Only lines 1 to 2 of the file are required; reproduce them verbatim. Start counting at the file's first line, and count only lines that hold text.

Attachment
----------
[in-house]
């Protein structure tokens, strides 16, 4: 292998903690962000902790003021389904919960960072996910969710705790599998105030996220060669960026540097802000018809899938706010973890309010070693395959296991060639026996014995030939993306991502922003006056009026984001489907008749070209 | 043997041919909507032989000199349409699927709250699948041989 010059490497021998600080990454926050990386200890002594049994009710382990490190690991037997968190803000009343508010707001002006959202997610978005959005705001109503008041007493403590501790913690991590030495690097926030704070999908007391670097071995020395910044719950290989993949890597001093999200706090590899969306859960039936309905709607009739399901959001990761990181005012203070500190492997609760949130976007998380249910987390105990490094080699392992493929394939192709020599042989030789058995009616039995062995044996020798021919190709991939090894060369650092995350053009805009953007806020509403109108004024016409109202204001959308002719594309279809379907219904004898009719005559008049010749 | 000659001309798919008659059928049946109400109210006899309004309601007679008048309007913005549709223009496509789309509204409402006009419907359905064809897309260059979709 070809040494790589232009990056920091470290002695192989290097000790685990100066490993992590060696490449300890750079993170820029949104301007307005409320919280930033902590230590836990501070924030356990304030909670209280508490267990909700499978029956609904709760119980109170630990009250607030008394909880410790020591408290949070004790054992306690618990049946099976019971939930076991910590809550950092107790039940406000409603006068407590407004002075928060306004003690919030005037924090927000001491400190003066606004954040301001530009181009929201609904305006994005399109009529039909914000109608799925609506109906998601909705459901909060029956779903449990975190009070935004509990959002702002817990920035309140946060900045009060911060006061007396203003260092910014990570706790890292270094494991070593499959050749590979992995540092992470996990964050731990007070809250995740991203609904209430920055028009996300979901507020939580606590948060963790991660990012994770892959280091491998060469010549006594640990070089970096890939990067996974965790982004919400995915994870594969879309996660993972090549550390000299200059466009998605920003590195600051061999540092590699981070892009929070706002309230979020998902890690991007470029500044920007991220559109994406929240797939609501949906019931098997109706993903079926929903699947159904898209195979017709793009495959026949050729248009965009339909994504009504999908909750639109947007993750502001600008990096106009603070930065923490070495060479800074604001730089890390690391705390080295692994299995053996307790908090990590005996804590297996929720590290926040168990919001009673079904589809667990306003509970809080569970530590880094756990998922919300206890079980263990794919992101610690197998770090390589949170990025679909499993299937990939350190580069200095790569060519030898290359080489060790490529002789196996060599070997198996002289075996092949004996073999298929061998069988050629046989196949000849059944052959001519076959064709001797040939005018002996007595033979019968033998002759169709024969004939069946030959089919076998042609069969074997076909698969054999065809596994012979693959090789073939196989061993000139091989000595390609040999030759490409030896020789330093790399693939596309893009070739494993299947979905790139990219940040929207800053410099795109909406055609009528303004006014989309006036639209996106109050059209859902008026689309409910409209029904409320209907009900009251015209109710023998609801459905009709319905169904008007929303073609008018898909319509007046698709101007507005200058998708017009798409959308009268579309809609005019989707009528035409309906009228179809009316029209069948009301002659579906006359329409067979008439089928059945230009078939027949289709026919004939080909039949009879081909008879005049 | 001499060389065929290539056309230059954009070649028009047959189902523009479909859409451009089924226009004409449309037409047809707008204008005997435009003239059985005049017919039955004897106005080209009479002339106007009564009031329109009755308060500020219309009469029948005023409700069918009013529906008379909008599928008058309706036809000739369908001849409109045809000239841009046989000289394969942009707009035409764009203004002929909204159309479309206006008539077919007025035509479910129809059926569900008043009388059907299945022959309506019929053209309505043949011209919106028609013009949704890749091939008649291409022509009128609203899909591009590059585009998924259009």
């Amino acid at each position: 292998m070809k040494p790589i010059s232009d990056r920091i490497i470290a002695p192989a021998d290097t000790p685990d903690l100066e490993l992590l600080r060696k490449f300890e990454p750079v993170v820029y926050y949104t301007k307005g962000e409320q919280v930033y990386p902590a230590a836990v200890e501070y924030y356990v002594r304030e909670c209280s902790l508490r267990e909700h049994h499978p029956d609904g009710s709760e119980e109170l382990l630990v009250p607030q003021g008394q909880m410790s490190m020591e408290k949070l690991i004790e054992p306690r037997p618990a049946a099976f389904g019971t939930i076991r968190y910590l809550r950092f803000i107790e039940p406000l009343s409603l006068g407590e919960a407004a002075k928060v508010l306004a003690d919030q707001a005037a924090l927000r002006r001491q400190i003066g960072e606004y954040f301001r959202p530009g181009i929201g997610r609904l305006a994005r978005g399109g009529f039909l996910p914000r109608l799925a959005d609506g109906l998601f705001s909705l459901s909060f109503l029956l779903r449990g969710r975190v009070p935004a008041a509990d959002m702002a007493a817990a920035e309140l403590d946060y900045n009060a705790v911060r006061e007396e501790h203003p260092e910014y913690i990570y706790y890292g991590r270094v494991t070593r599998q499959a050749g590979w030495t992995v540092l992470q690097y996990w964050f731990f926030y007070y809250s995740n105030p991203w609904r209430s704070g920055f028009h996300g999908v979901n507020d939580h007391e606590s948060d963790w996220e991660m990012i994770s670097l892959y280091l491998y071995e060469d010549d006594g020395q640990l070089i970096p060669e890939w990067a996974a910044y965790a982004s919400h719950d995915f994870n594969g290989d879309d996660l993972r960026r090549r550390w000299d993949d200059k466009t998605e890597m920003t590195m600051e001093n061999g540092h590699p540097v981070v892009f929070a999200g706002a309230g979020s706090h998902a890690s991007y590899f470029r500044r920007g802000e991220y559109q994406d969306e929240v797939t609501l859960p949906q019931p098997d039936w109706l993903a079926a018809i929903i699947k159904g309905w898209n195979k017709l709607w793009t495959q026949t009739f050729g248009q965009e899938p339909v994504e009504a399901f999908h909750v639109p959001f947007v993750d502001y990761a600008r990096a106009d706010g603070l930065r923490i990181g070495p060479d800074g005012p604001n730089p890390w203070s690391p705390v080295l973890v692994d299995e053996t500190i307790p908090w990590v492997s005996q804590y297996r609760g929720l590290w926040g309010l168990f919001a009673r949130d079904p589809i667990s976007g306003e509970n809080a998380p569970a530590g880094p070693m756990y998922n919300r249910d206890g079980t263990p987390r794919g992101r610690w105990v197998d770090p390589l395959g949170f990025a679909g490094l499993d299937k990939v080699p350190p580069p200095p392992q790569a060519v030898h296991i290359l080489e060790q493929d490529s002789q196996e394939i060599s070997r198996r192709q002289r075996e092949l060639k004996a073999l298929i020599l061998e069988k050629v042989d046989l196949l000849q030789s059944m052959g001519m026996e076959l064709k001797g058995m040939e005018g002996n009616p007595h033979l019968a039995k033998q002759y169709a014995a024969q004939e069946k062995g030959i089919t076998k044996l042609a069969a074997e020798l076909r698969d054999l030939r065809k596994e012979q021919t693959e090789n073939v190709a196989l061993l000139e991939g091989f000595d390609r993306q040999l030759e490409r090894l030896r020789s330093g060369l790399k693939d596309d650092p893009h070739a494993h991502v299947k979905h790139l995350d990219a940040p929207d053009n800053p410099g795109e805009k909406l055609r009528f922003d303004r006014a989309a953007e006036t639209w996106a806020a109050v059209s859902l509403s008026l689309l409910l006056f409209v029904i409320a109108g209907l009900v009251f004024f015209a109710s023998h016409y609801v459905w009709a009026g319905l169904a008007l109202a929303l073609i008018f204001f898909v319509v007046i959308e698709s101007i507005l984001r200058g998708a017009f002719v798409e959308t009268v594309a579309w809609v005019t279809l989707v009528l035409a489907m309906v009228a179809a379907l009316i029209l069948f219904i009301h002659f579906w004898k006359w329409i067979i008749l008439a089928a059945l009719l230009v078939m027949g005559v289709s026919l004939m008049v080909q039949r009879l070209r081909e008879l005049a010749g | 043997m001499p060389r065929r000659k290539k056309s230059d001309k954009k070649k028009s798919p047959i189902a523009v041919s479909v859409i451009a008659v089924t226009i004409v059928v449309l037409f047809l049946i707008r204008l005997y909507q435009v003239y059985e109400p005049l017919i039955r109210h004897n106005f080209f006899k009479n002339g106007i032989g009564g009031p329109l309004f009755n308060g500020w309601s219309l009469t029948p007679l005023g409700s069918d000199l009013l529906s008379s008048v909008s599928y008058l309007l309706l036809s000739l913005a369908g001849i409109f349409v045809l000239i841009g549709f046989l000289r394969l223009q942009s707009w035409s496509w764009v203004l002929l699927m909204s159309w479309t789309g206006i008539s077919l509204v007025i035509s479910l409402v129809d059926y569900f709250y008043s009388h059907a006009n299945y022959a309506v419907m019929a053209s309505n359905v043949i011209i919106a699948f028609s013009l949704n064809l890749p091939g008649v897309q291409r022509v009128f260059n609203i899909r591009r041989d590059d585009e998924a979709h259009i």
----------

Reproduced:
[in-house]
């Protein structure tokens, strides 16, 4: 292998903690962000902790003021389904919960960072996910969710705790599998105030996220060669960026540097802000018809899938706010973890309010070693395959296991060639026996014995030939993306991502922003006056009026984001489907008749070209 | 043997041919909507032989000199349409699927709250699948041989 010059490497021998600080990454926050990386200890002594049994009710382990490190690991037997968190803000009343508010707001002006959202997610978005959005705001109503008041007493403590501790913690991590030495690097926030704070999908007391670097071995020395910044719950290989993949890597001093999200706090590899969306859960039936309905709607009739399901959001990761990181005012203070500190492997609760949130976007998380249910987390105990490094080699392992493929394939192709020599042989030789058995009616039995062995044996020798021919190709991939090894060369650092995350053009805009953007806020509403109108004024016409109202204001959308002719594309279809379907219904004898009719005559008049010749 | 000659001309798919008659059928049946109400109210006899309004309601007679008048309007913005549709223009496509789309509204409402006009419907359905064809897309260059979709 070809040494790589232009990056920091470290002695192989290097000790685990100066490993992590060696490449300890750079993170820029949104301007307005409320919280930033902590230590836990501070924030356990304030909670209280508490267990909700499978029956609904709760119980109170630990009250607030008394909880410790020591408290949070004790054992306690618990049946099976019971939930076991910590809550950092107790039940406000409603006068407590407004002075928060306004003690919030005037924090927000001491400190003066606004954040301001530009181009929201609904305006994005399109009529039909914000109608799925609506109906998601909705459901909060029956779903449990975190009070935004509990959002702002817990920035309140946060900045009060911060006061007396203003260092910014990570706790890292270094494991070593499959050749590979992995540092992470996990964050731990007070809250995740991203609904209430920055028009996300979901507020939580606590948060963790991660990012994770892959280091491998060469010549006594640990070089970096890939990067996974965790982004919400995915994870594969879309996660993972090549550390000299200059466009998605920003590195600051061999540092590699981070892009929070706002309230979020998902890690991007470029500044920007991220559109994406929240797939609501949906019931098997109706993903079926929903699947159904898209195979017709793009495959026949050729248009965009339909994504009504999908909750639109947007993750502001600008990096106009603070930065923490070495060479800074604001730089890390690391705390080295692994299995053996307790908090990590005996804590297996929720590290926040168990919001009673079904589809667990306003509970809080569970530590880094756990998922919300206890079980263990794919992101610690197998770090390589949170990025679909499993299937990939350190580069200095790569060519030898290359080489060790490529002789196996060599070997198996002289075996092949004996073999298929061998069988050629046989196949000849059944052959001519076959064709001797040939005018002996007595033979019968033998002759169709024969004939069946030959089919076998042609069969074997076909698969054999065809596994012979693959090789073939196989061993000139091989000595390609040999030759490409030896020789330093790399693939596309893009070739494993299947979905790139990219940040929207800053410099795109909406055609009528303004006014989309006036639209996106109050059209859902008026689309409910409209029904409320209907009900009251015209109710023998609801459905009709319905169904008007929303073609008018898909319509007046698709101007507005200058998708017009798409959308009268579309809609005019989707009528035409309906009228179809009316029209069948009301002659579906006359329409067979008439089928059945230009078939027949289709026919004939080909039949009879081909008879005049 | 001499060389065929290539056309230059954009070649028009047959189902523009479909859409451009089924226009004409449309037409047809707008204008005997435009003239059985005049017919039955004897106005080209009479002339106007009564009031329109009755308060500020219309009469029948005023409700069918009013529906008379909008599928008058309706036809000739369908001849409109045809000239841009046989000289394969942009707009035409764009203004002929909204159309479309206006008539077919007025035509479910129809059926569900008043009388059907299945022959309506019929053209309505043949011209919106028609013009949704890749091939008649291409022509009128609203899909591009590059585009998924259009």